recent analysis found retail stores were the primary location where
youths reported obtaining the JUUL device and refill pods,” they wrote.
In response to Inverse’s
request for comment on the new paper, JUUL spokesperson Victoria Davis
did not address the assertion that JUUL products are popular among young
people. Davis did emphasize targeting “adult smokers” three times,
JUUL Labs is focused on
its mission to improve the lives of the world’s one billion adult
smokers. Like many Silicon Valley technology startups, our growth is the
result of a superior product disrupting an archaic industry — in this
case, one whose products are the number one cause of preventable death.
When adult smokers find a satisfying alternative to cigarettes, they
tell other adult smokers. JUUL Labs has helped more than 1 million
Americans switch from cigarettes, and we’re excited about our continued
expansion into markets outside of the United States such as the United
Kingdom, Canada, and Israel.
public relations tactic is becoming familiar territory for JUUL, whose
official Instagram page is dominated by images of full-on adult adults, including testimonials from people like 68-year-old Kathy, a gray-haired woman named Barbara, and the rapper/actress Awkwafina,
who, at 29 years old is young but no teen. The explicit focus on adults
may be coming a little too late for the company, though, as it’s
already in federal regulators’ crosshairs.
On September 13, Inverse reported that US Food and Drug Administration Commissioner Scott Gottlieb, M.D., announced
that vaping had become an “epidemic.” Gottlieb noted that the FDA had
issued 56 warning letters to retailers who illegally sold the devices to
kids under 18 years old, and JUUL was specifically mentioned in his
announcement. This week, the FDA also announced it had raided JUUL’s headquarters
on Friday, seizing thousands of pages of documents. The operation was
part of an investigation into whether JUUL has been marketing its
products to children.
This week, FDA Commissioner Scott Gottlieb, M.D., announced that, despite their potential to help adult smokers transition from combustible tobacco products, the current acceleration of e-cigarette use by teenagers is cause for alarm.
Essentially, teens aren’t vaping to quit cigarettes; instead they’ve “invented a new kind of bad habit,” according to a memorable recent assessment in The New Yorker.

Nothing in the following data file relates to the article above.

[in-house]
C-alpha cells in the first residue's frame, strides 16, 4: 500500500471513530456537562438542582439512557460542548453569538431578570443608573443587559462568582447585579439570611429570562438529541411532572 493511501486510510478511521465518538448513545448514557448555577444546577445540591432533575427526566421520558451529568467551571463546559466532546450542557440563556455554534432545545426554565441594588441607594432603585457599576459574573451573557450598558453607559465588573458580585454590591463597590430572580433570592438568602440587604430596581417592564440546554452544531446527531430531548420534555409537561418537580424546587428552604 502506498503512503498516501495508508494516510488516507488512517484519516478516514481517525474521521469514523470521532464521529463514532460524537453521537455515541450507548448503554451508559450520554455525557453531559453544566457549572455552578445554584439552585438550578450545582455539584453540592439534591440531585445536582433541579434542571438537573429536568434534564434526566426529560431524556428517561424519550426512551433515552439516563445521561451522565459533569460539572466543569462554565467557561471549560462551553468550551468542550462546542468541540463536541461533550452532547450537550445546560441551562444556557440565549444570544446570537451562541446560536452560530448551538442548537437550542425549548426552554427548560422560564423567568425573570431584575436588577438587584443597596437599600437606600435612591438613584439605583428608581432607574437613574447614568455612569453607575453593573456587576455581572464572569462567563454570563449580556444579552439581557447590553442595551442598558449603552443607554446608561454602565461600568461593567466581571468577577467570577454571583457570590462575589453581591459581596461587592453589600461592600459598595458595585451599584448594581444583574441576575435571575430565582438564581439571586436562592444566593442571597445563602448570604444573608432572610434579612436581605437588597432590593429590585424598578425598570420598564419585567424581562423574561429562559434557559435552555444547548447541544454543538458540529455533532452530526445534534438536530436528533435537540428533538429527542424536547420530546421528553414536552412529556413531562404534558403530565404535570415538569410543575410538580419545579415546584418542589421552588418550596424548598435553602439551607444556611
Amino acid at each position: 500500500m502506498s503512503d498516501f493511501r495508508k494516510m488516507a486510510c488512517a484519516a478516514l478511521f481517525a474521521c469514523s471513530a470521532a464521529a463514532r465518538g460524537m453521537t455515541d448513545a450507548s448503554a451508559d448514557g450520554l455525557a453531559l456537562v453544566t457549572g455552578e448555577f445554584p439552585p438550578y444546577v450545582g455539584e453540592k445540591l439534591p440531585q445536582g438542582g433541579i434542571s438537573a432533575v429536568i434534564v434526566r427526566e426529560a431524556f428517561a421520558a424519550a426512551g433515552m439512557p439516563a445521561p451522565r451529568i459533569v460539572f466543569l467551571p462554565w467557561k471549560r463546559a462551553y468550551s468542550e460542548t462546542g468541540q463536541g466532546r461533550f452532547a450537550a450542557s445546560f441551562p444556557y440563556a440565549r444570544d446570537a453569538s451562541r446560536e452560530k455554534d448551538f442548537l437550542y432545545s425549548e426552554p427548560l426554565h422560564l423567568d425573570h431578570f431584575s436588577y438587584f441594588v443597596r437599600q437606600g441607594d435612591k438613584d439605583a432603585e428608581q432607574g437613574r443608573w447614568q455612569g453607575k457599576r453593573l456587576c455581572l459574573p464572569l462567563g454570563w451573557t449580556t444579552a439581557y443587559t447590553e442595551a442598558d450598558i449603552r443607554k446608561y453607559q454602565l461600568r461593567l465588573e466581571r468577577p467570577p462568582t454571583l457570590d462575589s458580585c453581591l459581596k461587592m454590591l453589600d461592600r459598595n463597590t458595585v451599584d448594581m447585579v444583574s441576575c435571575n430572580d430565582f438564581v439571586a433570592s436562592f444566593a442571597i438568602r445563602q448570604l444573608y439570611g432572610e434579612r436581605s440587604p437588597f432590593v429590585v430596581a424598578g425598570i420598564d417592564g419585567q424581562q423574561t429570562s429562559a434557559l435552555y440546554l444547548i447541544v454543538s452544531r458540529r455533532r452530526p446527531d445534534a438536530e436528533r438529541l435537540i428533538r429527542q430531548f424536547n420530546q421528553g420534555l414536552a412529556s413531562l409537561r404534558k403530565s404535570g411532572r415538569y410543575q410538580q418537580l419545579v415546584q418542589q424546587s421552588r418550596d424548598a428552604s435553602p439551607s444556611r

Vaping: “An Epidemic”
The commissioner says that use of e-cigarettes by teenagers has now reached “nothing short of an epidemic proportion of growth.” In a briefing with reporters Gottlieb said that in 2017 more than two million middle and high school students were regular users of e-cigarettes.
In his statement, Gottlieb emphasized that calling the teenage use of e-cigarettes an epidemic was nothing something to be taken lightly, explaining:
I use the word epidemic with great care. E-cigs have become an almost ubiquitous — and dangerous — trend among teens. The disturbing and accelerating trajectory of use we’re seeing in youth, and the resulting path to addiction, must end. It’s simply not tolerable. I’ll be clear. The FDA won’t tolerate a whole generation of young people becoming addicted to nicotine as a tradeoff for enabling adults to have unfettered access to these same products.
What’s the Definition of an “Epidemic”?
The CDC and the FDA define an epidemic as “the occurrence of more or more cases of disease than expected in a given area or among a specific group of people over a particular period of time.” An outbreak, meanwhile, would be an epidemic limited to localized increase in the incidence of the disease.
While the word “disease” is used here, the FDA has previously used the phrase ‘epidemic’ to describe situations where a massive amount of people are at risk because of a substance. The opioid epidemic and the tobacco epidemic are two instances in which the phrase was considered appropriate.
When Vaping Became So Popular
And the occurrence of e-cigarette smoking among teens has massively expanded in a short period of time: According to a 2016 Surgeon General report e-cigarette use grew by 900 percent among high school students from 2011 to 2015.
The CDC also states that in 2017 approximately 3.3 percent of middle school students reported they used e-cigarettes in the past 30 days, an increase from just 0.6 percent in 2011. Meanwhile, among high school students in 2016, nearly 12 out of every 100 students did the same — an increase from 1.5 percent of high school students in 2011.
That’s a problem when the use of e-cigarettes is far from healthy. While they are less risky than regular cigarettes, almost all include nicotine, an addictive substance that can negatively affect adolescent brains. Scientists are also concerned that e-cigarette use can contribute to DNA damage associated with oral cancers.